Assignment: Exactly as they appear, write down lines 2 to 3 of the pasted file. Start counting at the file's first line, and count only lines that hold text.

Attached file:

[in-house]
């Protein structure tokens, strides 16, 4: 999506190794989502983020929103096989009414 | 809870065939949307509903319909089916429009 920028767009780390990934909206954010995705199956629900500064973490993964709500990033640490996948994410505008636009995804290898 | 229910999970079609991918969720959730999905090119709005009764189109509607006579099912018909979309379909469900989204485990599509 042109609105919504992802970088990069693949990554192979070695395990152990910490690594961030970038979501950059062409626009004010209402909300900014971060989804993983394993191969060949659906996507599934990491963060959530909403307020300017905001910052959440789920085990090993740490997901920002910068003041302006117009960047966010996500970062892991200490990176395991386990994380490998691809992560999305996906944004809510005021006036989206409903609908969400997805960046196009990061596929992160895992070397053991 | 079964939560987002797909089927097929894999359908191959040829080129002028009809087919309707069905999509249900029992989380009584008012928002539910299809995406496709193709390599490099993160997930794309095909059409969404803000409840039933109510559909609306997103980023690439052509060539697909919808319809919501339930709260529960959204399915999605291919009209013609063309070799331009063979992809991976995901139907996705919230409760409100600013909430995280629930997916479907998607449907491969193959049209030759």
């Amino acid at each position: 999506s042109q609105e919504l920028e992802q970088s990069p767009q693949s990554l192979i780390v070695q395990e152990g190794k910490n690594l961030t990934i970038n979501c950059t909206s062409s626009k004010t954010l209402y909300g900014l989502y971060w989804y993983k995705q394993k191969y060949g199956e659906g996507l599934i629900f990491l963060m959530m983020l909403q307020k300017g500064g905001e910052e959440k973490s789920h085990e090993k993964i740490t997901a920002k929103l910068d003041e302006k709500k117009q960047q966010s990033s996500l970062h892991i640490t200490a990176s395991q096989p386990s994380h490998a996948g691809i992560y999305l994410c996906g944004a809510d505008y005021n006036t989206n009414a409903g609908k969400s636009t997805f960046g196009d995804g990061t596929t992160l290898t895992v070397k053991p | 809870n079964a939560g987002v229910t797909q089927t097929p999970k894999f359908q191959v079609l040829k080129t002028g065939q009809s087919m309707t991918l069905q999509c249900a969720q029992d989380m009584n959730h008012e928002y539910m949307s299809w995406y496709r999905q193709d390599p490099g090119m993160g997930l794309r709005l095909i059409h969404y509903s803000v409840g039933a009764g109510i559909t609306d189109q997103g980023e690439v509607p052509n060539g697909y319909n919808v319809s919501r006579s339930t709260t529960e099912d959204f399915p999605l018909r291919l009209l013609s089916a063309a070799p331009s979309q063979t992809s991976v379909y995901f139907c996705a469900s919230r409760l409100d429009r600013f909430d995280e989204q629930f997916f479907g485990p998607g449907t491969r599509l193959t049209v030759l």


């Protein structure tokens, strides 16, 4: 999506190794989502983020929103096989009414 | 809870065939949307509903319909089916429009 920028767009780390990934909206954010995705199956629900500064973490993964709500990033640490996948994410505008636009995804290898 | 229910999970079609991918969720959730999905090119709005009764189109509607006579099912018909979309379909469900989204485990599509 042109609105919504992802970088990069693949990554192979070695395990152990910490690594961030970038979501950059062409626009004010209402909300900014971060989804993983394993191969060949659906996507599934990491963060959530909403307020300017905001910052959440789920085990090993740490997901920002910068003041302006117009960047966010996500970062892991200490990176395991386990994380490998691809992560999305996906944004809510005021006036989206409903609908969400997805960046196009990061596929992160895992070397053991 | 079964939560987002797909089927097929894999359908191959040829080129002028009809087919309707069905999509249900029992989380009584008012928002539910299809995406496709193709390599490099993160997930794309095909059409969404803000409840039933109510559909609306997103980023690439052509060539697909919808319809919501339930709260529960959204399915999605291919009209013609063309070799331009063979992809991976995901139907996705919230409760409100600013909430995280629930997916479907998607449907491969193959049209030759």
């Amino acid at each position: 999506s042109q609105e919504l920028e992802q970088s990069p767009q693949s990554l192979i780390v070695q395990e152990g190794k910490n690594l961030t990934i970038n979501c950059t909206s062409s626009k004010t954010l209402y909300g900014l989502y971060w989804y993983k995705q394993k191969y060949g199956e659906g996507l599934i629900f990491l963060m959530m983020l909403q307020k300017g500064g905001e910052e959440k973490s789920h085990e090993k993964i740490t997901a920002k929103l910068d003041e302006k709500k117009q960047q966010s990033s996500l970062h892991i640490t200490a990176s395991q096989p386990s994380h490998a996948g691809i992560y999305l994410c996906g944004a809510d505008y005021n006036t989206n009414a409903g609908k969400s636009t997805f960046g196009d995804g990061t596929t992160l290898t895992v070397k053991p | 809870n079964a939560g987002v229910t797909q089927t097929p999970k894999f359908q191959v079609l040829k080129t002028g065939q009809s087919m309707t991918l069905q999509c249900a969720q029992d989380m009584n959730h008012e928002y539910m949307s299809w995406y496709r999905q193709d390599p490099g090119m993160g997930l794309r709005l095909i059409h969404y509903s803000v409840g039933a009764g109510i559909t609306d189109q997103g980023e690439v509607p052509n060539g697909y319909n919808v319809s919501r006579s339930t709260t529960e099912d959204f399915p999605l018909r291919l009209l013609s089916a063309a070799p331009s979309q063979t992809s991976v379909y995901f139907c996705a469900s919230r409760l409100d429009r600013f909430d995280e989204q629930f997916f479907g485990p998607g449907t491969r599509l193959t049209v030759l």